Jean A. Wihbey introduced herself to Polk State College faculty, staff, students and the community with a simple statement: “We are here in an enterprise that changes people’s lives.”
The aim of the University of Connecticut awarded research project is to gather best practices for creating supports for universities and public school teachers to help students of color and students from urban areas to major in music and become music teachers.
“While constructs of equity and adequacy are realities we face everyday,” Nathan Quesnel responded, “I am disappointed and puzzled by the characterization of East Hartford Public Schools and teachers made by Secretary DeVos.”
Preston Green III, a professor of educational leadership and law at the University of Connecticut, took his criticism of the burgeoning charter sector a step further, likening the industry to Enron and the subprime mortgage market.
The administration’s budget proposal includes money to expand school vouchers and charter schools, but also appears to cut some education funding. I spoke earlier with Preston Green. He’s a professor of Educational Leadership and Law and the University of Connecticut and I asked for his initial takeaways, based on what we know now.
“In one sense it makes sense to me politically that the small-government arm of the Republican party would be focused on reducing overall federal expenditures, especially in places like education that are supposed to be reserved for the state,” said Shaun Dougherty, a CTE researcher and education-policy professor at the University of Connecticut who authored the Fordham Institute report.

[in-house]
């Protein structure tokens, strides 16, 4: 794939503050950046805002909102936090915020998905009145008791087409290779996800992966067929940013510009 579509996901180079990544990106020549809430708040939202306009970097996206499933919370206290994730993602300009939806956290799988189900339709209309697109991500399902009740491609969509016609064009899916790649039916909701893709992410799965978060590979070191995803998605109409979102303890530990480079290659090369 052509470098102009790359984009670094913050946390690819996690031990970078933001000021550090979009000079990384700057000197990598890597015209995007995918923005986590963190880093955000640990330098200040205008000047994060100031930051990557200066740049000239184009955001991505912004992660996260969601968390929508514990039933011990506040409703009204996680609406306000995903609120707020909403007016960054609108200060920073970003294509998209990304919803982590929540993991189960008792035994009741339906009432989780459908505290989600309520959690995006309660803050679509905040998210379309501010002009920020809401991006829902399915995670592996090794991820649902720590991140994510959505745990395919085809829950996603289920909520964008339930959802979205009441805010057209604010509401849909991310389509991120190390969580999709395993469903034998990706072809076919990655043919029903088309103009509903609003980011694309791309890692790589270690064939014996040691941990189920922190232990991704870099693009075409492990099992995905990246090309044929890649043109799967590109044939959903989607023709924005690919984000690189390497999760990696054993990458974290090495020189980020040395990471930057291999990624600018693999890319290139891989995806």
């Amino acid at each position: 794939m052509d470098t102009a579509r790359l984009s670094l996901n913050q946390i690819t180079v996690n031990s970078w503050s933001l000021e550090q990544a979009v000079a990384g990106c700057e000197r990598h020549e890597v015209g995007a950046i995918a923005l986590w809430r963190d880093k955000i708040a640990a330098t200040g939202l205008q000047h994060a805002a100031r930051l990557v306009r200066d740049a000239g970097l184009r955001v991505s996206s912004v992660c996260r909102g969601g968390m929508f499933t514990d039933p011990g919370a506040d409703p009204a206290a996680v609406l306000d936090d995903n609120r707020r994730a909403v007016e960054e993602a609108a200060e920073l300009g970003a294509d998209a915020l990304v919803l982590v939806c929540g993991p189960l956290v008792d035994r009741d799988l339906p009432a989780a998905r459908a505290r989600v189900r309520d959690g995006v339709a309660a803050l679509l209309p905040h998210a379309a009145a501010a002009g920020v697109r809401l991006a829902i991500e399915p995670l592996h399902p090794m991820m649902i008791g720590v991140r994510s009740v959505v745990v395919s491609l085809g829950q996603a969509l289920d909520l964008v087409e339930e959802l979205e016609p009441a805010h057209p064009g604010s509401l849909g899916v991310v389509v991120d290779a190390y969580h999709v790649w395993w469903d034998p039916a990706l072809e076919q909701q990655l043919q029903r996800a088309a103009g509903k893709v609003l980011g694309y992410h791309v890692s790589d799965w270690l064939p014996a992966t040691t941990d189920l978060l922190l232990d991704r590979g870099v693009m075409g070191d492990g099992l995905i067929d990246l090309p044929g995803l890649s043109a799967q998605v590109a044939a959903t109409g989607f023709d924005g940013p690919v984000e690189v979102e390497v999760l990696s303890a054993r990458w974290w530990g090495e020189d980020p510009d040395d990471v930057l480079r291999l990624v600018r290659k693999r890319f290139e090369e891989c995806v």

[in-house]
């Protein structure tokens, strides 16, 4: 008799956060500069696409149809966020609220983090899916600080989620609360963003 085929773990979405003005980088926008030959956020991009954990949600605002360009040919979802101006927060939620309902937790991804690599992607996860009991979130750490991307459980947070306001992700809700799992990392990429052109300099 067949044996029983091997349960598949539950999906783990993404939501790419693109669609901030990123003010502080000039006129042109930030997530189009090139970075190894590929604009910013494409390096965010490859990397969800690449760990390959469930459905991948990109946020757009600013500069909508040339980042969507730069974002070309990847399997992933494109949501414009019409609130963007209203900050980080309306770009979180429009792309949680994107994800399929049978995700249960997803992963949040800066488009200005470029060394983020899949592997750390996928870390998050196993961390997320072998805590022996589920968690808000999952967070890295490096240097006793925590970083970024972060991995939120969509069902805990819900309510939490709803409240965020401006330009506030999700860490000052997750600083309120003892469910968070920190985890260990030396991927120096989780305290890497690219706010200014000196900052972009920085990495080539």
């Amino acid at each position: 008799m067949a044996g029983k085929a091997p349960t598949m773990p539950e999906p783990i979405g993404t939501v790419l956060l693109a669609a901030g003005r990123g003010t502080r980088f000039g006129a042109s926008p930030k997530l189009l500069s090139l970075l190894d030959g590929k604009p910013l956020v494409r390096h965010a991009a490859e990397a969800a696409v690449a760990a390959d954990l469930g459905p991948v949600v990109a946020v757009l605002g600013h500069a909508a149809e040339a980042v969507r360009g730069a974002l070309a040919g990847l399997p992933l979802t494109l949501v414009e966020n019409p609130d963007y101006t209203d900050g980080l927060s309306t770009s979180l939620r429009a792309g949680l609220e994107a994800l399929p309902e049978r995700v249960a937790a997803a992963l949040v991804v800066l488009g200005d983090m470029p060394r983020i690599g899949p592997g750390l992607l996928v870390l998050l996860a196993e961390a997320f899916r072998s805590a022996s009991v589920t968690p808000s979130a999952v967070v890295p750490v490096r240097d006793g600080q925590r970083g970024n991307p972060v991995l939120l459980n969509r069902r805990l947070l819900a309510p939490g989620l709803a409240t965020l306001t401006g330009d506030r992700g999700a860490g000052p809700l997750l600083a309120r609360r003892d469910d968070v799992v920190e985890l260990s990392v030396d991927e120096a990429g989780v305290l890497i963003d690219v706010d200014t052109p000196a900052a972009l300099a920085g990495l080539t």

Elizabeth Howard, an associate professor of bilingual education at the University of Connecticut’s Neag School of Education, characterized the gains English learners made in the Portland study as “huge.”
Education policy makers understand that the world of work has changed, and that for long-term success, some college-level education is going to be required for most people to earn a living wage. Career-tech schools with strong academics show that “there are multiple pathways to it,” says Shaun Dougherty, a professor at the University of Connecticut Neag School of Education.
The West Hartford Education Association named Luis Ramirez, a social worker at Smith STEM school for the past six years, the teacher of the year during a recognition dinner.
Four-time Neag School alumnus Miguel A. Cardona ’01 MA, ’04 6th Year, ’11 Ed.D., ’12 ELP is the assistant superintendent for teaching and learning at Meriden Public Schools in Meriden, Conn. Here, he takes part in the Neag School’s “10 Questions” series.